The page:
There have probably been lots of times in the past when renewables have completely dominated South Australia, but they don’t spring to mind. The addition of 150 MW of Hornsdale together with the AEMO formally recording the estimated rooftop PV output means that on Sunday we saw that for a couple of hours renewables were about 15/16 of South Australian generation and something like 70% of the total over the day.
In Victoria, if we compare the first 9 days of April with PCP what we see is that gas is largely picking up the lost Hazelwood load.
Most of that increased gas fueled electricity is coming from ORG’s Mortlake Station. That’s an open cycle station ie its burning about 11.25 GJ gas per MWh. In addition, gas fired electricity suffers from both a decline in output over time so in general they mostly don’t run all the time. Maintenance is also based on the number of starts. If ORG was paying $9 GJ for gas, and it’s not, it would be costing over $110/MWh to run the power station.
What this means is that for ORG, the forthcoming sale of Loy Yang B with its 1000 MW capacity is a matter of some considerable interest. Although ORG’s avowed “cleaner energy” policy may prevent them from directly bidding for LYB they will be likely to offer any other buyer some contractual assistance in the form of a PPA. Still, whoever buys that station will bear the risk of future carbon policy change, emission intensity scheme and the new supply coming from Victoria’s renewable energy policy.
Another side effect of the closure of Hazelwood is to increase the opportunity of wind exports from South Australia to Victoria. In 3 out of 9 days in April South Australia has been a net exporter of electricity and the extra export opportunity has resulted in better average prices. South Australia wind has achieved an average of $63 MWh in the first 9 days of April. If you have some unhedged capacity and you are getting $145 for your black and green energy you can probably colour your afternoon gin pink.
Turning to the weekly action
Volumes. In the week to April 7 were well down on last year, 6% across the NEM with every State down, led by Queensland down 10%. Although sharply lower temperatures in Sydney and Brisbane are part of the explanation we also think that the floods in Qld have impacted electricity demand.
- Future prices. Our bold guess is that we think futures prices have more or less stopped going up for the time being, at least for FY18. If you look at the baseload futures graphs you can see that over the past month there has been little change in most contracts. The challenge for the big generators now is to translate those futures prices into profits. This requires writing contracts with customers at the futures price. Leaving aside the aluminium smelter loads, Bell Bay, Gladstone, Tomago and Portland, most electricity customers will have no more than a 3 year contract. Indeed we expect many customers just buy 12-18 months in advance. We also think many big customers will have been buying from the spot market taking advantage of last year’s low prices and then getting caught out by the speed of the price rise. All of those customers face the tough choice of whether to lock in much higher prices now prevailing in the futures or to continue to take their chances in the spot market. The “$300 cap” could provide good insurance cover for those looking to stay in the spot market. Retail customers are just going to have to pay up or put some more PV in.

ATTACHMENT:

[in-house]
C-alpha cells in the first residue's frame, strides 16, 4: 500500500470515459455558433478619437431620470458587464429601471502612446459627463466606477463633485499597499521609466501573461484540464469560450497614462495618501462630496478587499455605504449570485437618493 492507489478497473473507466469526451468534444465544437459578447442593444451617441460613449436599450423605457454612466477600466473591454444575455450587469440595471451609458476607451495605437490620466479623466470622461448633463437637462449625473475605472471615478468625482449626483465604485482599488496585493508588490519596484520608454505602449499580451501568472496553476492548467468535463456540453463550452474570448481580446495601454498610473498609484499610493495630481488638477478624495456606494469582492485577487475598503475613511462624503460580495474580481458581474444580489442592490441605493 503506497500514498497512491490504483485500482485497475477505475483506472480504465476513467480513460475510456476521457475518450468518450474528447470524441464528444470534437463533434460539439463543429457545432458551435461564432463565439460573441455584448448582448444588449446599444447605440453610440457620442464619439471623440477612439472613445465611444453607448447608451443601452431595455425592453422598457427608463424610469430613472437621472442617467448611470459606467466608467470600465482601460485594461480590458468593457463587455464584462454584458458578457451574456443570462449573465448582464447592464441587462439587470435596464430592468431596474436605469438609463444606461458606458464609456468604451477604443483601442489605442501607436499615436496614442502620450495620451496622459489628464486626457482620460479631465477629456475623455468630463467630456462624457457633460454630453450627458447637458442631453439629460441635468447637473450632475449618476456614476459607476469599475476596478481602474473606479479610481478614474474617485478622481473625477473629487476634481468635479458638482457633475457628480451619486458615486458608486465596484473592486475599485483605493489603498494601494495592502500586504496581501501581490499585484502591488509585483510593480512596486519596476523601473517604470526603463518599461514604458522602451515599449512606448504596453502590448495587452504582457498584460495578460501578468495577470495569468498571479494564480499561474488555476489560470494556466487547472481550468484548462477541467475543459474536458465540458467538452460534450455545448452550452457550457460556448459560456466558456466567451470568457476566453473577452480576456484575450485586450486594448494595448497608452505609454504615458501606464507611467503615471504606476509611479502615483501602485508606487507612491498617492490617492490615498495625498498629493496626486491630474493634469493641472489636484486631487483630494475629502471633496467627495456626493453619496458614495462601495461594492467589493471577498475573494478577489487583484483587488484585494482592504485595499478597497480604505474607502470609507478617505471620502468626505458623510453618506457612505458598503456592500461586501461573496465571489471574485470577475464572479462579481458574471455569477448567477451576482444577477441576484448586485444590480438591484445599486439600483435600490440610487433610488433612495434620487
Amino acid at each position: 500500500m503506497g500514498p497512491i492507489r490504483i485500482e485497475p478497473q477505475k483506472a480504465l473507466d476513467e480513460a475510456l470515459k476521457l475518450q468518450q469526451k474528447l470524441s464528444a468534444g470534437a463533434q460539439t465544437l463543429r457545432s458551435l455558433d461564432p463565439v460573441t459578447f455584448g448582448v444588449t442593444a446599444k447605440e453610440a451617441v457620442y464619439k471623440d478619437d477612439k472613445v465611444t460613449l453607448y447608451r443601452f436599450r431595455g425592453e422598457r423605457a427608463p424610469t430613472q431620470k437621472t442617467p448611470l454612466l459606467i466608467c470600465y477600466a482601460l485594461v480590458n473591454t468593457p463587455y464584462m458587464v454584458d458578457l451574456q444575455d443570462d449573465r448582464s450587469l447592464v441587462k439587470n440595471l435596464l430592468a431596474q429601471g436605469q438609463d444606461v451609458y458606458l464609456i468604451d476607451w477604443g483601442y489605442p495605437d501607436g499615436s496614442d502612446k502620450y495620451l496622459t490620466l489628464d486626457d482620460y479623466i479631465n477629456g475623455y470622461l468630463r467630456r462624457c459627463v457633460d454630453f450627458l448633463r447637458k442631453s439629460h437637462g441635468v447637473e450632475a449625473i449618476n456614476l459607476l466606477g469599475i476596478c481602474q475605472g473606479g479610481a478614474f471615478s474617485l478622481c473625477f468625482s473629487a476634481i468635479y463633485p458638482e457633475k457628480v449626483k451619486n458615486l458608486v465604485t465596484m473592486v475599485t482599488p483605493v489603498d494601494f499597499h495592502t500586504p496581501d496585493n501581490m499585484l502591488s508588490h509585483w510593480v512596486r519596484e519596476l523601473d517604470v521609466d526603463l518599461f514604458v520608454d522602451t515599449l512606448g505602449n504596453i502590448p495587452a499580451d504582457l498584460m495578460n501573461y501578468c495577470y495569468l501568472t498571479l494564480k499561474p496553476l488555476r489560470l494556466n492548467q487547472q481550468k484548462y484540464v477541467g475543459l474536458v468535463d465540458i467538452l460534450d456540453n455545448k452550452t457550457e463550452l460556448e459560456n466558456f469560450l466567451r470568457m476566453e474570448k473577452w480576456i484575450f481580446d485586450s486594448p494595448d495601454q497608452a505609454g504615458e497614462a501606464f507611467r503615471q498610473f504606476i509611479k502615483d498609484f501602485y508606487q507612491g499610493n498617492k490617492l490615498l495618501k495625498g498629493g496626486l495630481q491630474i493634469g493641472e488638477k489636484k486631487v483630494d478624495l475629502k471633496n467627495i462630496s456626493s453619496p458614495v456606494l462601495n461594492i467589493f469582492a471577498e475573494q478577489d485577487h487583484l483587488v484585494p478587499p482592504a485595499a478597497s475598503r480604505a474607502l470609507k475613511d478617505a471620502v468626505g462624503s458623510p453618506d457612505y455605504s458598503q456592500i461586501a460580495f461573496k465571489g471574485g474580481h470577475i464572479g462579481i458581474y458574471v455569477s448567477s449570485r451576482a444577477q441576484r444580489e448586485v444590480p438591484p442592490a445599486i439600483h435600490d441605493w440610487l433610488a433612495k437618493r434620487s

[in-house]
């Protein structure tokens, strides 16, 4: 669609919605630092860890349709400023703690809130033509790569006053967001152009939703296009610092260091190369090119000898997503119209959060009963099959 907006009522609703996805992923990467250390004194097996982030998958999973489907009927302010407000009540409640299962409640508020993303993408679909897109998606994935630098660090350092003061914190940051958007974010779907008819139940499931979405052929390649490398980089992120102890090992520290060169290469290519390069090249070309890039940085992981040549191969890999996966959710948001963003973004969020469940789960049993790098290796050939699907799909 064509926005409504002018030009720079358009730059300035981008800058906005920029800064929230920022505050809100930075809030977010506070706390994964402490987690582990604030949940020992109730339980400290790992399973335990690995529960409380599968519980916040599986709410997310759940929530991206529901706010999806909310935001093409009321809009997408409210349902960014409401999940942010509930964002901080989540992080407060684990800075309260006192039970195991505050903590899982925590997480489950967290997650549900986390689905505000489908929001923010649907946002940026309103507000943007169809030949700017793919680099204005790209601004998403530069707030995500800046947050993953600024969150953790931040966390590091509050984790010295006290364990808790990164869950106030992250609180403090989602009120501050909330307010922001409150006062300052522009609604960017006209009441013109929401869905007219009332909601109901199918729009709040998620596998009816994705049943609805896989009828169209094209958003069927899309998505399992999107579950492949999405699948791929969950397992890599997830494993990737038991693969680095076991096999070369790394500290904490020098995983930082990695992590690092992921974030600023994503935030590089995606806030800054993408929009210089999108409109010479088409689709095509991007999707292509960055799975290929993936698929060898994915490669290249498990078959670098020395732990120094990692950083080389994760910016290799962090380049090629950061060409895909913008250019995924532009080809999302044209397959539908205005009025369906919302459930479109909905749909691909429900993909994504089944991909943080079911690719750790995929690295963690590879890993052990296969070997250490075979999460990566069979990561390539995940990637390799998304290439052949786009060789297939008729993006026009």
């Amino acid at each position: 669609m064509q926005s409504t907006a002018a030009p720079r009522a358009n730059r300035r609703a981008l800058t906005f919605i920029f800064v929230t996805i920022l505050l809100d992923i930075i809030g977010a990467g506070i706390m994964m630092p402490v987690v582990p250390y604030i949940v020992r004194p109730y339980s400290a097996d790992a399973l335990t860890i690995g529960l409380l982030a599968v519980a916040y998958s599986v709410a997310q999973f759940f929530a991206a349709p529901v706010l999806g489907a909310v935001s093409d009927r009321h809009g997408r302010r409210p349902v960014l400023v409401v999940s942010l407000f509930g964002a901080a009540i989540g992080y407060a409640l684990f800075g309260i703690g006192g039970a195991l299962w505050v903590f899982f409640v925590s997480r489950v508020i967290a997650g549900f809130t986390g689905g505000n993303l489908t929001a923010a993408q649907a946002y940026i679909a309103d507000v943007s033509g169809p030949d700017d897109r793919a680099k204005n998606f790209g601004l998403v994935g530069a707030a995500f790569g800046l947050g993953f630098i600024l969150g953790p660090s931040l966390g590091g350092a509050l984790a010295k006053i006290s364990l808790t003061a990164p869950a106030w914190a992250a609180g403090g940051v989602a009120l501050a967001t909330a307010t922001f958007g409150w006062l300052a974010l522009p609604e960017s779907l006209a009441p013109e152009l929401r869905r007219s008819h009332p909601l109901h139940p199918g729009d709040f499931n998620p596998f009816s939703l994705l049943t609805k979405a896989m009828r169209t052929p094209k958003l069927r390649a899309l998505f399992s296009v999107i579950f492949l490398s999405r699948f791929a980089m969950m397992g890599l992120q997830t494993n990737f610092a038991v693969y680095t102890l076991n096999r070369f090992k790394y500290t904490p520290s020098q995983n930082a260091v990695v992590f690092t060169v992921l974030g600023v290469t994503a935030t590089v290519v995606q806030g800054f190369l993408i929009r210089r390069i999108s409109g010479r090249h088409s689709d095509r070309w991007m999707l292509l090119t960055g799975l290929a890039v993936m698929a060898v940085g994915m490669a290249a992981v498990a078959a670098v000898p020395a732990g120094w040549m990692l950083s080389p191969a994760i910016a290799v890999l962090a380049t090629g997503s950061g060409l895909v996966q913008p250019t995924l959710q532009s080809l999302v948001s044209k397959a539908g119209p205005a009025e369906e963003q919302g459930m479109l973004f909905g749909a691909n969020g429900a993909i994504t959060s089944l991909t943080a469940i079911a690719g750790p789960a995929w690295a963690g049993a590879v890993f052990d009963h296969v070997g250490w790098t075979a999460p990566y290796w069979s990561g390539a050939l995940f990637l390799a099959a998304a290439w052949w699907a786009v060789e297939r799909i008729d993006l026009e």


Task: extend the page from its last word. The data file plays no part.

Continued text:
- Spot electricity prices. Were significantly higher than last year despite the lower demand
- REC Unchanged
- Gas prices Stayed at the $10 GJ level. Gas generation represents a share of the market in every NEM region and gas’s share of the Victorian market has picked up since the closure of Hazelwood. The main up lift is coming form ORG’s Mortlake plant. This is open cycle so its expensive electricity.
- Utility share prices.
Base Load Futures
David Leitch is principal of ITK. He was formerly a Utility Analyst for leading investment banks over the past 30 years. The views expressed are his own. Please note our new section, Energy Markets, which will include analysis from Leitch on the energy markets and broader energy issues. And also note our live generation widget, and the APVI solar contribution.
David Leitch is a regular contributor to Renew Economy. He is principal at ITK, specialising in analysis of electricity, gas and decarbonisation drawn from 33 years experience in stockbroking research & analysis for UBS, JPMorgan and predecessor firms.